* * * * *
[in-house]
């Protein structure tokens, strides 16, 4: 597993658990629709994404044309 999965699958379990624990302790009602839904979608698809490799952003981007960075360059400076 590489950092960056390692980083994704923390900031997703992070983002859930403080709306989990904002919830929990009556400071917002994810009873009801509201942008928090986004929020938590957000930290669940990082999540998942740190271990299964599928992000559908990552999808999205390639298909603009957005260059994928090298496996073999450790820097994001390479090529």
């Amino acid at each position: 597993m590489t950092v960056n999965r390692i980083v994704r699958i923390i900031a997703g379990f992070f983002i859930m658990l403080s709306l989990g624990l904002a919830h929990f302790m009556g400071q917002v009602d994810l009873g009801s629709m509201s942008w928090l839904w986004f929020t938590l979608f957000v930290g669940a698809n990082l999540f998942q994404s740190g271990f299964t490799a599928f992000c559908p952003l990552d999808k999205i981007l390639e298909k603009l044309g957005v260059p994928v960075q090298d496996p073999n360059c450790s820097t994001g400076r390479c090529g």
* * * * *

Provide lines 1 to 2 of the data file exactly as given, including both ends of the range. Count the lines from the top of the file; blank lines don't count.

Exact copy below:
[in-house]
């Protein structure tokens, strides 16, 4: 597993658990629709994404044309 999965699958379990624990302790009602839904979608698809490799952003981007960075360059400076 590489950092960056390692980083994704923390900031997703992070983002859930403080709306989990904002919830929990009556400071917002994810009873009801509201942008928090986004929020938590957000930290669940990082999540998942740190271990299964599928992000559908990552999808999205390639298909603009957005260059994928090298496996073999450790820097994001390479090529």